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  • IBM's Pervasive Computing Lab is an intelligent home with most electronic gadgets networked together. All but two gadgets run Java applications on Linux. IBM chose Java because "it's a good way to insulate developers from the idiosyncracies of specific operating system deployments."
  • Luxor is a XUL toolkit with "a (sic) ultra-light weight, multi-threaded web server, a portal engine and Apache Velocity as its template engine." XUL is an XML vocabulary for assembling GUI.

The examples cited above unsettled me as they came. A significant portion of the literature on embedded systems and RTOS is devoted to making the reader understand the constraints under which embedded systems operate, viz. low computation power and available memory. Computation power in embedded systems comes at a cost premium and in gadgets having high volume sales, every cent of the price matters. Here we have IBM using Java for their pilot embedded systems to insulate the developers from OS specifics. Note that all but two systems run Linux. You need not read voluminous books to realize that one of the goals of an interactive system is to respond to user inputs as fast as possible. It is interesting to know that people are developing XUL toolkits in Java. Seems like we've had too much of it for our own good.


During the past few years I have come across several criticisms against C++, mostly from the Java programming camp. Often the rants are just hyperboles coming from newbie programmers who find C++ to be a tough nut to crack. However, what really concerns me is the false impressions created by the Java marketing brigade against its single largest competitor and the second most widely used systems programming language after C.

The DotCom era saw the spawning of large armies of Java programmers with a three month gestation period. As of now, the number of educators for Java and the people educated in it is very high. Java was on my study plan, and I did start learning it but the mediocrity of the language, its disrespect for the programmer's skill and the spin surrounding it put me off it.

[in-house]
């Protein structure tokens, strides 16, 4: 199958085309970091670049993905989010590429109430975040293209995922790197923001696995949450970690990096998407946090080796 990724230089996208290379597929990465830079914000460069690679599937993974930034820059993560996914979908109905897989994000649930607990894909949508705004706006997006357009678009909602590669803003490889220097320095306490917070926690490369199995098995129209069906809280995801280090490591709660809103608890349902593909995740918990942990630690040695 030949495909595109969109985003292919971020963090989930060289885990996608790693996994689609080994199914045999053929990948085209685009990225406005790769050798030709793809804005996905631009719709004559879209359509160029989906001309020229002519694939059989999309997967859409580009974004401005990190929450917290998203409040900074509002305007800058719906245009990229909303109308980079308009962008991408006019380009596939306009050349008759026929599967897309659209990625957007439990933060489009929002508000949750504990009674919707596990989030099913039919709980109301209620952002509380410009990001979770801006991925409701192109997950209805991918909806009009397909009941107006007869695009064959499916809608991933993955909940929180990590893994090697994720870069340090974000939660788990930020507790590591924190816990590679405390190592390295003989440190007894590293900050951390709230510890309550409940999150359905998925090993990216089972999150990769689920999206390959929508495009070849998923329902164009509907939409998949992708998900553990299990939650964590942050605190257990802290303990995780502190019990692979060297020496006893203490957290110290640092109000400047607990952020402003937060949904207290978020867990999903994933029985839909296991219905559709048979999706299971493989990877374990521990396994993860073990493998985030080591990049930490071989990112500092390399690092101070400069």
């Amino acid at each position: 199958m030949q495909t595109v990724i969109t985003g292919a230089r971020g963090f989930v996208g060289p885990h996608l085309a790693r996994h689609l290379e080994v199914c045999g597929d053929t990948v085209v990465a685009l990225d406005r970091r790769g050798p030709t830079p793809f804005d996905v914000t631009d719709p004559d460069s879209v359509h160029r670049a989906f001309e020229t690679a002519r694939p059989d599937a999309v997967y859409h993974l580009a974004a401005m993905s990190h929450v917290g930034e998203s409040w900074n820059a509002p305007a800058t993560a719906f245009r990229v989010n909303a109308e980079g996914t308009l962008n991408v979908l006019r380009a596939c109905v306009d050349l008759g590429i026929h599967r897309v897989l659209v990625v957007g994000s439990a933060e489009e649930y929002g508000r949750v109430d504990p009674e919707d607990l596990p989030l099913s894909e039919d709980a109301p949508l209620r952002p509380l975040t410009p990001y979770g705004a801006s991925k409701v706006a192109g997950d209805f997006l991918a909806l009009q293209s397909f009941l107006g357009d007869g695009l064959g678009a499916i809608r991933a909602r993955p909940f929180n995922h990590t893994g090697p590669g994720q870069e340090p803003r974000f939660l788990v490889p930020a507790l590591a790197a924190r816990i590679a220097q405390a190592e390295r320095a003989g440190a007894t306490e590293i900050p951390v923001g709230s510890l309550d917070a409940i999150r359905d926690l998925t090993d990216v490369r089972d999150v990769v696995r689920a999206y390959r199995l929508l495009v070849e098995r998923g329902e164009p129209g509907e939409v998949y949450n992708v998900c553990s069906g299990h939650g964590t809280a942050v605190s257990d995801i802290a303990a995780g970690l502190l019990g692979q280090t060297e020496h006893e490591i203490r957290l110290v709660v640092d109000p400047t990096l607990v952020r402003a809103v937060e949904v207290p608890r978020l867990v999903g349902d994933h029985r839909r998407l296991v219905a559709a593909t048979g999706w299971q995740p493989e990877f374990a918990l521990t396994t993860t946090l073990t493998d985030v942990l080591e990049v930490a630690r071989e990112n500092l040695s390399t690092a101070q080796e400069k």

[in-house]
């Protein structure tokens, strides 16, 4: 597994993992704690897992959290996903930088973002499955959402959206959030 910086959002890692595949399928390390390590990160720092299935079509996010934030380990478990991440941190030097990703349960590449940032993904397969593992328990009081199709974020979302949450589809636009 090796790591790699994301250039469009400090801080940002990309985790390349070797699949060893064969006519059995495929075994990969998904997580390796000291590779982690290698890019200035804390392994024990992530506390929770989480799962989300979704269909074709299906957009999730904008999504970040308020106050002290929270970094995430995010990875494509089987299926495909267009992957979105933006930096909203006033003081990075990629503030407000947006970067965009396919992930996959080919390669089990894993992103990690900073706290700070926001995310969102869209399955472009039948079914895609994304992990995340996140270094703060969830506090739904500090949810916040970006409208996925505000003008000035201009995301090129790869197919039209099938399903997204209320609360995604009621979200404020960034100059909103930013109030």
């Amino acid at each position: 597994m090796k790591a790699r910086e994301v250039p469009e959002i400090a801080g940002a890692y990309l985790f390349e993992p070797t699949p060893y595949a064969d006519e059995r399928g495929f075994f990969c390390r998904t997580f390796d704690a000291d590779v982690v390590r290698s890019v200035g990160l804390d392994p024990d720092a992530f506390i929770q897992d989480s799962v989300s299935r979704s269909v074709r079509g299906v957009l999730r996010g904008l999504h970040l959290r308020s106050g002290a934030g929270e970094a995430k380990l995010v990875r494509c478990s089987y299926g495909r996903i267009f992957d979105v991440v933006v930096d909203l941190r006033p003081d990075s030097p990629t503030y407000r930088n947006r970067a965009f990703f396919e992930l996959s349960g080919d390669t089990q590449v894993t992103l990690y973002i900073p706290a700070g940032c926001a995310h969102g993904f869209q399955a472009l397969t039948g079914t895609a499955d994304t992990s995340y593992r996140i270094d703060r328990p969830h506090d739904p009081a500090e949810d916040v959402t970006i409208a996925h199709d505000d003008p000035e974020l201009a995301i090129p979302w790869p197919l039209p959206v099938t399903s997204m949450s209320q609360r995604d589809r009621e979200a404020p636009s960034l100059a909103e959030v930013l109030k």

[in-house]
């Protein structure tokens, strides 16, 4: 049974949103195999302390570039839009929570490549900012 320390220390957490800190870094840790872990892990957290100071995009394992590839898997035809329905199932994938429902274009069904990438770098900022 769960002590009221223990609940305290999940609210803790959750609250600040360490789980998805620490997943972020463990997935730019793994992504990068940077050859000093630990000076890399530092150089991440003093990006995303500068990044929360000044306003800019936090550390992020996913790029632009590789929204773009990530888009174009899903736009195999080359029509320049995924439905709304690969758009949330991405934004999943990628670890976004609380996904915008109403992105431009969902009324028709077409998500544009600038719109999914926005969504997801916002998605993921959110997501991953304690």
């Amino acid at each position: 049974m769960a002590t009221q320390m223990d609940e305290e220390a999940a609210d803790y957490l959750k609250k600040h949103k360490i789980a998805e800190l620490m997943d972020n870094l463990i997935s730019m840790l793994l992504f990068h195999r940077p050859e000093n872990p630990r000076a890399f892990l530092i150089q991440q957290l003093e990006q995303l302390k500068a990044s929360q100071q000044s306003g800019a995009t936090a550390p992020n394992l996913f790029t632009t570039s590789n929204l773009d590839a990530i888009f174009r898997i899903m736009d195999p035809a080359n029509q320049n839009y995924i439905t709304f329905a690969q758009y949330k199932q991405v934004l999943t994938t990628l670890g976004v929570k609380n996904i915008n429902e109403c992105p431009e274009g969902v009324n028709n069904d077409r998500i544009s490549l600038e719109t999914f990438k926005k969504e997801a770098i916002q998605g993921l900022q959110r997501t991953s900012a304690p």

This article was concieved as a rant against Java but it has evolved to cover other programming lanugages and lays greater emphasis on the strengths of C++ than on weaknesses of Java.

C++ is Flexible

One of the strengths of C++ is its flexibility. It allows you to go down to the level of C and direct memory addressing and up to the level of expressing design[1] and algorithms in a generic form. One rant against C++ is that it does not have any internal consistency or coherent design. I don't fully understand that statement but it possibly refers to illogical mixing of features that cause potential problems. Successful C++ programming, therefore involves a lot of idioms and there are excellent books[2, 3, 4] that can concisely explain these idioms. Fortunately, these idioms are quite intuitive and using them in practice soon propagates to the level of subconscious.

The strength of C++ shows in its multi-paradigm programming capabilities. More specifically, you can do Imperative, Object Oriented, Functional, Logic, and Generic Programming in C++. Most people are familiar with imperative (C-like) and object oriented programming techniques but there's a whole world outside these that can sometimes be leveraged to write just the aha! pieces of code that cut right through a sticky problem, resulting in more maintainable or faster or comprehensible or reusable code, depending on the case.

Generic Programming (programming with types as parameters) is a powerful new way of coding algorithms and designs in a non-type-specific manner and reusing them for specific types. C++ templates -- the generic programming component -- are an entire programming language in disguise. They can take integral and boolean compile time constants as parameters along with types, and perform computations on those. The best place to see these working is the C++ Standard Template Library (STL). Though Java (1.5 onward) and C# also have generics, and they might tell you lies regarding their comparison with C++ templates, the reality is that C++ templates offer you more flexibility[6, 7] and the valuable option of static type checking. You may read Alexandrescu's Book[1] for an idea of the power that C++ templates bring to Object Oriented Programming.